So a little bit ago I asked a question that asked multiple questions so my new strategy is too ask multiple questions. First off this first question is going to revolve around the bugs themselves and their changes. So due to increased plant life oxygen is much more prevalent due to this fact most insects in this alternate earth have noncupled in size not all but most (meaning by nine times their original size). Now they would have changed anatomy to fit this new size (some insects wouldn't get too large because of the square cube law like goliath bird eating spiders but most would get pretty big) there changes would be leg placement exoskeleton thickness increased intelligence because of there increased brain sized (some may not need it though like ants) increased lifetimes so no more constant birth and thicker legs. (also flora would increase and size) mammals and birds in this world would stay around the same size but would be faster stronger and more endurant (this includes birds and reptiles). so in this new world of large bugs what niches would you think would be taken up by bugs and what changes would basic mammals,reptiles,and birds to deal with or eat these new giant insects. Also humans are during this story in medieval time.


3 Answers 3



Postulating that a large concentration of oxygen-producing plants means a warm, wet tropical climate globally, I think mammals would be in for a lot of troubles. During the Permian epoch, the proto-endothermic synapsid ancestors of mammals were the dominant life forms. After the Permian mass extinction (arguably the largest mass-extinction event on Earth) the warmer world with lots of open ecological niches allowed for dinosaurs to evolve. They did better with warm conditions and were exothermic, so they didn't need to expend as much energy just to live.

So if your climate change resulting in insect-friendly conditions opened up niches for insects, they would exploit a lot of the spots mammals hold today. The fewer limits to size the insects have, the more spots they'll take. The spots of smaller animals will go first. Cockroaches will displace rats, spiders and centipedes will displace small predators, and beetles and the like will displace small herbivores. Probably all the spots for birds would have a more efficient insect able to do the job better. Roles for big animals will still favor the mammals that are physically able to fill them better, only they will be better evolved to deal with big bugs.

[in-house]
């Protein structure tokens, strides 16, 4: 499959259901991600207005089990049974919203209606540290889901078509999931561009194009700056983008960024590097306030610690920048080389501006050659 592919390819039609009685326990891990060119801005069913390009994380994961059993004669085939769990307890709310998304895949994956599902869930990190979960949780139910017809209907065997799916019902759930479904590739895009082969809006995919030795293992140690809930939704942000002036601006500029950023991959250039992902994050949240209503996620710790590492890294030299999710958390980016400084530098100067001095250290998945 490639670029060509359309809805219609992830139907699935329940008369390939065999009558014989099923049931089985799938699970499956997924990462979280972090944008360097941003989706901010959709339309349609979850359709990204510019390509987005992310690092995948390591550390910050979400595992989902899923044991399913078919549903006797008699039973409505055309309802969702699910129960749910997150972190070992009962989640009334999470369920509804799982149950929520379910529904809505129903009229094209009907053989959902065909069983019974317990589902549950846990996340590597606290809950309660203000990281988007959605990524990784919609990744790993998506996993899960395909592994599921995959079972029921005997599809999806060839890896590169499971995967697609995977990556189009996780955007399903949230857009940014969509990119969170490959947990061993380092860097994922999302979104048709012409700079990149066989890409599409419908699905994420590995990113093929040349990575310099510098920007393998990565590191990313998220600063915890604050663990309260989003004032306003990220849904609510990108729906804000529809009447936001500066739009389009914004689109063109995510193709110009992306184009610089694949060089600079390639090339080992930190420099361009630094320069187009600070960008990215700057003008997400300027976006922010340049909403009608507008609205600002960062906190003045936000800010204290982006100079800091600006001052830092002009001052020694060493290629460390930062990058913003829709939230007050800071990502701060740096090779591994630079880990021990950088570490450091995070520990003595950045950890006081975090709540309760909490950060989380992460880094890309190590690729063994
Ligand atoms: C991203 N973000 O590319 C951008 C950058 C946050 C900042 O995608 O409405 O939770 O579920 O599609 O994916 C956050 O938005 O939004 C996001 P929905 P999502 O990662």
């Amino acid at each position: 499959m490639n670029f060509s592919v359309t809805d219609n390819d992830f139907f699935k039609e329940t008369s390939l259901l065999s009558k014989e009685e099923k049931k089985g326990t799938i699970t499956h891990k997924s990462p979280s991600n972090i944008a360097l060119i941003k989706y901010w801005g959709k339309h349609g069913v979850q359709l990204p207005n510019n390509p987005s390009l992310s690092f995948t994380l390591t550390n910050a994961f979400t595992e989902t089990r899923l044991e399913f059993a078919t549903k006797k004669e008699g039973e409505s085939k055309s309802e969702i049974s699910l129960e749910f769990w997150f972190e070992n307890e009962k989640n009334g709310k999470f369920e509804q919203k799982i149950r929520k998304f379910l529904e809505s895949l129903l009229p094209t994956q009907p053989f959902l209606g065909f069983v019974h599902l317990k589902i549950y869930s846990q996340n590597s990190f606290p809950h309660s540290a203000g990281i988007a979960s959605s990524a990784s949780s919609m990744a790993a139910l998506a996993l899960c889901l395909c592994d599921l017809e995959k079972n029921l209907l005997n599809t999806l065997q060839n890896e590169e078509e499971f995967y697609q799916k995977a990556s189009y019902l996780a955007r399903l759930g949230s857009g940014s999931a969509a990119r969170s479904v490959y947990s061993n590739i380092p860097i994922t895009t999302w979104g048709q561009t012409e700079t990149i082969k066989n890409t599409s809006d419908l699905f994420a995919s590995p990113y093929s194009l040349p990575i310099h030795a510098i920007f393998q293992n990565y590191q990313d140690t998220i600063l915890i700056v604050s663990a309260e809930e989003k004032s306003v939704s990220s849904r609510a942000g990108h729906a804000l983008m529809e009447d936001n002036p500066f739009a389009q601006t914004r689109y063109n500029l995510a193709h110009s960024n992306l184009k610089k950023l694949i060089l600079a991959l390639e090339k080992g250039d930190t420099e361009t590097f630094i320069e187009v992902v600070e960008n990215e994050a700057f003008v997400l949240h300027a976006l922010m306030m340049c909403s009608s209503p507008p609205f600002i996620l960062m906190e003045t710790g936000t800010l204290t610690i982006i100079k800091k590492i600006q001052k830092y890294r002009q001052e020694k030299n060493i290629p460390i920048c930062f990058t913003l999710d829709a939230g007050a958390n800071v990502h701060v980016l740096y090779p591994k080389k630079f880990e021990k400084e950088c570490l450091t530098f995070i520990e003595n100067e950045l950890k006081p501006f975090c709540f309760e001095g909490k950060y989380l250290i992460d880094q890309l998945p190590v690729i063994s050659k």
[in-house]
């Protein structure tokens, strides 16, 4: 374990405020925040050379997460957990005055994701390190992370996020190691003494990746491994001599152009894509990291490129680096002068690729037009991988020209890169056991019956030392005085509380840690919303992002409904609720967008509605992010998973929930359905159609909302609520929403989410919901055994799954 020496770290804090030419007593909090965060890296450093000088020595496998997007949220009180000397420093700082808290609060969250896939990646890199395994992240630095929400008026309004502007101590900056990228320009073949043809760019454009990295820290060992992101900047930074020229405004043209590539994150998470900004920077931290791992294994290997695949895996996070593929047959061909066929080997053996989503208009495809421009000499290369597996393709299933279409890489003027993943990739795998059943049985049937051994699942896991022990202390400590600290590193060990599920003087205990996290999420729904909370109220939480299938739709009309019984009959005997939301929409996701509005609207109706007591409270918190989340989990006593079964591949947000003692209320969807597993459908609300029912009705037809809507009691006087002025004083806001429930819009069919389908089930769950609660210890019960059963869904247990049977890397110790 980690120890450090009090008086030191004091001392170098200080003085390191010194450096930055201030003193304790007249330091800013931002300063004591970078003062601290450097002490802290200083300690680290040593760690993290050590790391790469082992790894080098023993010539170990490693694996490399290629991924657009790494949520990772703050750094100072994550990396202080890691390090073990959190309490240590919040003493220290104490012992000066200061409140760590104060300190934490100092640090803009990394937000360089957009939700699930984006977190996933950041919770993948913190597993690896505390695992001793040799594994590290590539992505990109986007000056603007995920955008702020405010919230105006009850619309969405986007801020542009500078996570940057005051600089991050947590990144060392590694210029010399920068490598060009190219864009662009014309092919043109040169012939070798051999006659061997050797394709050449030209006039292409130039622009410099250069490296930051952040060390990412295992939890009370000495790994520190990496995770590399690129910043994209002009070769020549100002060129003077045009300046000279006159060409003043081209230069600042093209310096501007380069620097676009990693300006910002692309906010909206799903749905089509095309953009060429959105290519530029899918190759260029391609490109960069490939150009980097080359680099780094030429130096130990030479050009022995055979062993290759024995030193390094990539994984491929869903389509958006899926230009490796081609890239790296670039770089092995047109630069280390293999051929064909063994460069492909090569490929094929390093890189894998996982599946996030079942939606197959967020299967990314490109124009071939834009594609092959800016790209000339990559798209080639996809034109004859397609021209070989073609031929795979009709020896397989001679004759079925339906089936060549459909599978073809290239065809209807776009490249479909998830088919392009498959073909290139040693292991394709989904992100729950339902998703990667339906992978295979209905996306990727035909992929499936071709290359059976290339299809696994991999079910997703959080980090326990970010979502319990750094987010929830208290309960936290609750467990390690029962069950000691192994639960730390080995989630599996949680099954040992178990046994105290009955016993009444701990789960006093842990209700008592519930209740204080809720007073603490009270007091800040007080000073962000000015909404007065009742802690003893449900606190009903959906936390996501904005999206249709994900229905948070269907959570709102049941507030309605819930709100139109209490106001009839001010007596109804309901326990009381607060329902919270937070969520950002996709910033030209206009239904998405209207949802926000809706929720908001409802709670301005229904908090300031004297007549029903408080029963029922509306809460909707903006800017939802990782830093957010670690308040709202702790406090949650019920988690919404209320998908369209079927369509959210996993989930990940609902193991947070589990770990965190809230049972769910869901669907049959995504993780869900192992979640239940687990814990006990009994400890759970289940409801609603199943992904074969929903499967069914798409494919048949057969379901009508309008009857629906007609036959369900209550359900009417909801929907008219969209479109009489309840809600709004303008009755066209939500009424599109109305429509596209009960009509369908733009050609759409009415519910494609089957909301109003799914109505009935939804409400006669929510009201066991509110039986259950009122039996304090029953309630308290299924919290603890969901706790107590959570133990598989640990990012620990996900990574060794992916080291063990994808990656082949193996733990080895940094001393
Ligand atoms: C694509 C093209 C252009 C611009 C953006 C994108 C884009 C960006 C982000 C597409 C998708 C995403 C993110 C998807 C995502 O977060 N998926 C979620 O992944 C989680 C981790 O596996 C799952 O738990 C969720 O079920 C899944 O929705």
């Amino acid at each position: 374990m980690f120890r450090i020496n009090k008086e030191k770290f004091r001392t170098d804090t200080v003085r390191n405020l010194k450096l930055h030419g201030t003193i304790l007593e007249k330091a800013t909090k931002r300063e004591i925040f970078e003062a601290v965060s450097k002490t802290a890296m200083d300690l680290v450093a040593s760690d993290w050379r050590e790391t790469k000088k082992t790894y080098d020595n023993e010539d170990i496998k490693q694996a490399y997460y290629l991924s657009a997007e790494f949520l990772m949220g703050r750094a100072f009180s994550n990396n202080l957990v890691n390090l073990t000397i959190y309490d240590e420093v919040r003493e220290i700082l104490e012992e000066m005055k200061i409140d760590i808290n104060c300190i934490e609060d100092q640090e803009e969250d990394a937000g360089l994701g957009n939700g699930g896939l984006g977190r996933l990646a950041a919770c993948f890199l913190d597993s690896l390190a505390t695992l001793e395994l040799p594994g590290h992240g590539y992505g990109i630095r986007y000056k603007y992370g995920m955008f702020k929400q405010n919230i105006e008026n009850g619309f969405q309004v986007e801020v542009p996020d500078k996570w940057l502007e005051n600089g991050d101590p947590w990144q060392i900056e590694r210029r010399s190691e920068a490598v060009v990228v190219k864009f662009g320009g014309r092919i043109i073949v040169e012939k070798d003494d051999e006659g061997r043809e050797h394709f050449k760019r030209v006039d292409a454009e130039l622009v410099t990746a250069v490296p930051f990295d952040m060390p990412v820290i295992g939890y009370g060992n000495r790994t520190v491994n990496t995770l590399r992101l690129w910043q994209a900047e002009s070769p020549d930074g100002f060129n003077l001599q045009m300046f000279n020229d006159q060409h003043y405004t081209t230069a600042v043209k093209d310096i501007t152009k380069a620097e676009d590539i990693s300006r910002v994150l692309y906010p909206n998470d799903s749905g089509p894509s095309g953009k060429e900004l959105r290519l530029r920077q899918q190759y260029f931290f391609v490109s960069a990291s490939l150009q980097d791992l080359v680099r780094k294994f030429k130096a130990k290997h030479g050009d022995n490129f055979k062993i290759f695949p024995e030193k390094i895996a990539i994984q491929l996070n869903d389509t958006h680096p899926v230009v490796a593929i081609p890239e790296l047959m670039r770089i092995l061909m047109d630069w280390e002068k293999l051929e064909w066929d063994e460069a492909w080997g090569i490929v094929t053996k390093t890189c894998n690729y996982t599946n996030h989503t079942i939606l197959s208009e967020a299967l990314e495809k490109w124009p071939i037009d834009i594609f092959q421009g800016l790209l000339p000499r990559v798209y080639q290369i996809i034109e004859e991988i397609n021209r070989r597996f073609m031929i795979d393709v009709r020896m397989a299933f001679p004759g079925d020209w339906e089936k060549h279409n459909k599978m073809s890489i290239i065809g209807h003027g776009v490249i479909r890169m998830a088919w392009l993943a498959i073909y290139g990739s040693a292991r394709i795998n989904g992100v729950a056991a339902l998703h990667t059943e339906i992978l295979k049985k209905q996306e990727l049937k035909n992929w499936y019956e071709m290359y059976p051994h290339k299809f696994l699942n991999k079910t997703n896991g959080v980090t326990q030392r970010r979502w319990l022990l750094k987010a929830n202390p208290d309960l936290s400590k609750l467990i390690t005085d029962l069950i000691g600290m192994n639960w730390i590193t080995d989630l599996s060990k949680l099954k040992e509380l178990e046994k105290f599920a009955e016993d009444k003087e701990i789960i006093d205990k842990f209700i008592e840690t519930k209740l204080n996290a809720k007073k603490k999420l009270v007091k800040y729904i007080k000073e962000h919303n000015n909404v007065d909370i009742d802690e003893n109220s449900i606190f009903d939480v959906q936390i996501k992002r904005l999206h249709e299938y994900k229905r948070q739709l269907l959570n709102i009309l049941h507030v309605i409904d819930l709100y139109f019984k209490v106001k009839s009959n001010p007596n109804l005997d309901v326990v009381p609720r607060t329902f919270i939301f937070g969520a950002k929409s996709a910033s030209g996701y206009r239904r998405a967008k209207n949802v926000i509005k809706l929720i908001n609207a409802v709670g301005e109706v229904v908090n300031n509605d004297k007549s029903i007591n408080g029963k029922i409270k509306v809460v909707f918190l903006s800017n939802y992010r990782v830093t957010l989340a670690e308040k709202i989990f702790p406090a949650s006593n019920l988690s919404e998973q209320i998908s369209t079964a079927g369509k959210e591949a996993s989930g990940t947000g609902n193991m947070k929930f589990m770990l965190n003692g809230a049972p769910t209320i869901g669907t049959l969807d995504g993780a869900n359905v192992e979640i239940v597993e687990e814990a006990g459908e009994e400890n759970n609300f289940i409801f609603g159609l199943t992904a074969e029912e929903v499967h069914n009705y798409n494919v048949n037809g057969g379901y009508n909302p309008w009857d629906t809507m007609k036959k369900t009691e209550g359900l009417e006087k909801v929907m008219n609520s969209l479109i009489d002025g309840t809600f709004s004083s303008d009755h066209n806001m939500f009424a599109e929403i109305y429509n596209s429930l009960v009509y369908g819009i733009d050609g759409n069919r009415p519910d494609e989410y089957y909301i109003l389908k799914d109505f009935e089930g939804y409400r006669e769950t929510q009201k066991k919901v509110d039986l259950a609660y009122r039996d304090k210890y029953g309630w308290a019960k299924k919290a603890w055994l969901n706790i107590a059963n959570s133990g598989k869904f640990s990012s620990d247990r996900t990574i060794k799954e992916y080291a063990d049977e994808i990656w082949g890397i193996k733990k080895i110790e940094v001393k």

But don't forget that mammals survived the dinosaurs, and reptiles lived even back in the carboniferous. The giant insects survived into the early Permian, but were pushed out by competing synapsids and climate change. You can justify almost anything, just by deciding the conditions favored X (where X is whatever fits your plot). A lot of birds in a niche can outcompete giant flies by eating away all the resources - or having a taste for giant maggots. Don't get too bogged down in details, because evolution is a sloppy, complex and fickle process with more variables than we can track. Have fun and good luck.


first off- evolution would take a long time to reach this point, a very long time. if humans are around in your story, they probably would've stopped it because who wants a two foot bee landing on your soda? second off, i'm not a biologist, so a different answer will almost definitely be better than mine.

anyways, assuming they evolve naturally to be bigger, birds, reptiles, etc would also evolve along side them(unless humans interfere) and have their adaptations ready at the same time/before the bugs got there. the bug eating animals would probably evolve to have stronger jaws/teeth/beaks to deal with the exoskeletons, and would have to adapt new hunting strategies if the bugs get too smart for them.

as for the niches, i think they'd take whatever was open, or whatever they could take over. think rats- they eat whatever, so they live wherever, doing whatever. there's enough different types of bugs you could put them anywhere eating anything(within reason, of course. can't have a bird eating bug...unless you really want one. )